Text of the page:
On Sept. 9, 2015, the IRS issued long-awaited guidance on the 2008 legislation relating to gifts to United States persons made by former U.S. citizens and long-term residents who expatriate on or after June 17, 2008, and are classified as “covered expatriates.[1]” The guidance came in the form of proposed regulations, which will be effective only after final regulations, potentially incorporating changes made as a result of further analysis and responses to comments, are published in the Federal Register.  

The statutory provision that imposes the tax and is interpreted by these proposed regulations is Section 2801 of the Code. [2] Under that section, the applicable tax is not imposed on the donor, which is the typical case under the Code, but rather on the donee, in this case, the U.S. taxpayer[3] recipient of the gift.  

Some of the key provisions and definitions include:    

Definition of U.S. Resident: United States persons potentially liable for the Section 2801 are United States citizens and United States residents, as well as domestic trusts.  The proposed regulations define[4] the term “citizen or resident of the United States” as an individual who is a citizen or resident of the United States under the estate and gift tax rules of the Code. Accordingly, whether an individual is a “resident” is based on domicile in the United States, notwithstanding that section 877A of the Code, the income tax provision that defines the term “covered expatriate,” adopts the income tax definition of that term set forth in Section 7701(b) of the Code and accompanying regulations. That definition includes many persons who do not have United States domiciles, but satisfy various other tests set out in those provisions.  

Definition of “Covered Gift”: For purposes of the 2008 legislation, a “covered gift or bequest” is generally defined as any property acquired by gift from a covered expatriate or by reason of the death of the covered expatriate. There are important exceptions for transfers to certain spouses and charities, or which are reported on timely filed gift or estate tax returns by the covered expatriate or his personal representatives.  

Transfers in trust: If the covered gift is made to a domestic trust, such trust is treated as a United States citizen, and the tax on such gift is paid by the domestic trust. In the case of a covered gift made to a foreign trust, any transfer from such trust (whether from income or corpus) to a United States citizen or resident is taxed in the same manner as if such distribution were a covered gift or bequest. However, the regulations provide a complex exception, with a number of conditions, limitations, and possible penalties, under which trusts treated as foreign under pre-existing rules may elect to be treated as domestic solely for purposes of Section 2801. In that case, the transfer to the trust is considered the taxable event, rather than the distribution of property from the trust to a beneficiary or beneficiaries.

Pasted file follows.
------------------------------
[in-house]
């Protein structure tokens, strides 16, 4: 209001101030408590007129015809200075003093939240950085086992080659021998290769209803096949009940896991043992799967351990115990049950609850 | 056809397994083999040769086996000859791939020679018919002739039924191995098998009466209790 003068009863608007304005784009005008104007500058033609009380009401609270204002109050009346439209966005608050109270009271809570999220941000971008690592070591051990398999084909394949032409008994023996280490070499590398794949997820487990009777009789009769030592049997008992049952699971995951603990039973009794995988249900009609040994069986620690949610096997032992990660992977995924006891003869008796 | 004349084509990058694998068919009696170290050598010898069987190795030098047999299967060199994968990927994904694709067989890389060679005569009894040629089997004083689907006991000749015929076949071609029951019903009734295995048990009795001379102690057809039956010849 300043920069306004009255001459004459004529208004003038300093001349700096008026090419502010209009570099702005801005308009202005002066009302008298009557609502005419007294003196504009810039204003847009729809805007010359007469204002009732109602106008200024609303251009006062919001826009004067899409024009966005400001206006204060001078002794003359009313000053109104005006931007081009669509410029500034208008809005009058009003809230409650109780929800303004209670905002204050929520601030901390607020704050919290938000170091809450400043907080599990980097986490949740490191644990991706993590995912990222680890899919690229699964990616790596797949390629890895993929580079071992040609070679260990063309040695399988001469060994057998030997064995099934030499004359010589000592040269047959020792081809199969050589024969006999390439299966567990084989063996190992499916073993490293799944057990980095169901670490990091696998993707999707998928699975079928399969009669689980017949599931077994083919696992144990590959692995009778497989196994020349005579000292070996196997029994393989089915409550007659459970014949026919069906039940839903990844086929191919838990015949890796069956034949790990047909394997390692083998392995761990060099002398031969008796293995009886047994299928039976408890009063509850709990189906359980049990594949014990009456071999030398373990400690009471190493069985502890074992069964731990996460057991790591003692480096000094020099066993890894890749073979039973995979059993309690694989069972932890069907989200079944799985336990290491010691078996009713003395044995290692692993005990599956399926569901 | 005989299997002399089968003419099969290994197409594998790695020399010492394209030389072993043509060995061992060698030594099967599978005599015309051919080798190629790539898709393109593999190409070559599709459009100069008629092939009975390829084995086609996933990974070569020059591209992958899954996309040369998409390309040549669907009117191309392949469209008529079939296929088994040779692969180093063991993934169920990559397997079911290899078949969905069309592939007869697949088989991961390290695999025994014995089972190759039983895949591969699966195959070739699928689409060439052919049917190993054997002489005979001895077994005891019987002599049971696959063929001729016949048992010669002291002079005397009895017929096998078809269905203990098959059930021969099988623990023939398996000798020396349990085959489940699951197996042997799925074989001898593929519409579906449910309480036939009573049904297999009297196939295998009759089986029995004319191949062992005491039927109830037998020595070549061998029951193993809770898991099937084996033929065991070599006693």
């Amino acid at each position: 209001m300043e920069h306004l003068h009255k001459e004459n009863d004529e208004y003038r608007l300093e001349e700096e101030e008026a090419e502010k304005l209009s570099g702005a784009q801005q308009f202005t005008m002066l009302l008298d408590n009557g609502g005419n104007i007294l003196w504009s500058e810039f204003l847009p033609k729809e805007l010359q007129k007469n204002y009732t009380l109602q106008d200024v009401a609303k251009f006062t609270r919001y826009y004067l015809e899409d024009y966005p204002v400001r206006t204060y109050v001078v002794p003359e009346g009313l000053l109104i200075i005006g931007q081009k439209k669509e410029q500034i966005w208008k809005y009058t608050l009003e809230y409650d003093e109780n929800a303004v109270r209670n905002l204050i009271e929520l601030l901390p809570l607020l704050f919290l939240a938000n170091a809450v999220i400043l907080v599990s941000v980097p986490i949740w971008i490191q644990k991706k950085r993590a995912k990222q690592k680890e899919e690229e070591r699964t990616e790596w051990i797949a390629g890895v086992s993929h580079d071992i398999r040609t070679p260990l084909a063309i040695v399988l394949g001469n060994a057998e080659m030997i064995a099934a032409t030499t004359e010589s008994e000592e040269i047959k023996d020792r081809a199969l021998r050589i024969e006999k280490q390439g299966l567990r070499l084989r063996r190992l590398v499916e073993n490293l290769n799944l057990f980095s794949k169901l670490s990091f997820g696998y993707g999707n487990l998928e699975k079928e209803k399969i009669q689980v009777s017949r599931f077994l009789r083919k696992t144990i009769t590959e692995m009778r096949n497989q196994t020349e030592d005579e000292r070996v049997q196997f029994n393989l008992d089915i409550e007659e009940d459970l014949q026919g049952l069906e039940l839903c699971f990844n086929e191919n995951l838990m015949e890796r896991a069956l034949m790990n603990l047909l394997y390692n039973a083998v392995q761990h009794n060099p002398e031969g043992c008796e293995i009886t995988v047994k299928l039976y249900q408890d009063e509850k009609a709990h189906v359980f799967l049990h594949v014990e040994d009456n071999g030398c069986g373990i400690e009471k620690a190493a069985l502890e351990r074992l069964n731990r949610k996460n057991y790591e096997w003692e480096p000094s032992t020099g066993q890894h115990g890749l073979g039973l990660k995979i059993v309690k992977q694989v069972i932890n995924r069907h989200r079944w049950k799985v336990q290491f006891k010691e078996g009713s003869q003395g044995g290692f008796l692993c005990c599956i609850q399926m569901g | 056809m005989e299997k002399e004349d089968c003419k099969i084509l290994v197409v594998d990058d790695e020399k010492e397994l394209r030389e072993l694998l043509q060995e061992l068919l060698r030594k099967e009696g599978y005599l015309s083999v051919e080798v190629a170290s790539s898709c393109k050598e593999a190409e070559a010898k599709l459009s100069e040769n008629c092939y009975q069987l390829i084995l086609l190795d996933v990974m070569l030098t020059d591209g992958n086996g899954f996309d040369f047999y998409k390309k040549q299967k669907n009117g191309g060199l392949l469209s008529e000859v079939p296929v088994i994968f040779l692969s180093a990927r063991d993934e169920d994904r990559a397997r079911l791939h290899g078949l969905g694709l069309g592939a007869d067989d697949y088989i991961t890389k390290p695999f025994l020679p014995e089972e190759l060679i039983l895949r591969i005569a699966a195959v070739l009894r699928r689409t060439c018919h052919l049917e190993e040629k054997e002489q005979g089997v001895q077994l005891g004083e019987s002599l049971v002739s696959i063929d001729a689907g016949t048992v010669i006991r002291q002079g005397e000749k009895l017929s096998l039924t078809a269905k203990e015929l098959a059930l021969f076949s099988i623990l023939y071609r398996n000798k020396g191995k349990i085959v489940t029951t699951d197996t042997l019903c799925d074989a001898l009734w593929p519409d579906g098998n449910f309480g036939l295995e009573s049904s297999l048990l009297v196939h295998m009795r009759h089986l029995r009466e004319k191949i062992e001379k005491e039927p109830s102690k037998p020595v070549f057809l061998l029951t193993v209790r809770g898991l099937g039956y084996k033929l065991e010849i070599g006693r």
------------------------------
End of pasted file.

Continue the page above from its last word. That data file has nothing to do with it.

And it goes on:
Liability for payment and computation of tax: As indicated above, under normal rules the donor is liable for the payment of gift taxes, but under the Code and proposed regulations, the U.S. donee is responsible. Section 28.2801-4 of the proposed regulations provides specific rules regarding the payment of the section 2801 tax, a potential income tax deduction for gifts that are also included in income by the recipient, and the calculation of tax when some funds are in a trust are attributable to gifts by a covered expatriate or his or her estate, and others are not. Generally, the section 2801 tax is determined by reducing the total amount of covered gifts and covered bequests received during the calendar year by the dollar amount of the per-donee exclusion in effect under section 2503(b) of the Code for that calendar year ($14,000 in 2015), and then multiplying the net amount by the highest estate or gift tax rate in effect during that calendar year. The resulting tax then is reduced by any gift tax paid to a foreign country with regard to those transfers.[5]  

The tax is also imposed on distributions from foreign trusts attributable to covered gifts or covered bequests, received by a U.S. citizen or resident from a covered expatriate during a calendar year. Domestic trusts, as well as foreign trusts electing to be treated as domestic trusts for purposes of section 2801, are subject to tax under section 2801 in the same manner as if the trusts were U.S. citizens. Accordingly, the section 2801 tax is paid by the U.S. citizen or resident, domestic trust, or foreign trust electing to be treated as a domestic trust for purposes of section 2801 that receives the covered gift or covered bequest. For purposes of this part 28, references to a U.S. citizen or U.S. residents are considered to include a domestic trust and a foreign trust electing to be treated as a domestic trust for purposes of section 2801. Complex computations may be required where a foreign trust is funded in part by a covered expatriate and in part by other persons, and later makes distributions to its beneficiaries.  

Planning opportunities: Persons considering expatriation should consider whether donative transfers should be made before they take that step. It will also be important for non-U.S. children and other beneficiaries of covered expatriates who may be planning to become U.S. domiciliaries to receive gifts before they actually change their domicile to the United States. Determining whether a foreign trust should make the special “domestic” election will also require careful analysis of the benefits and costs of doing so.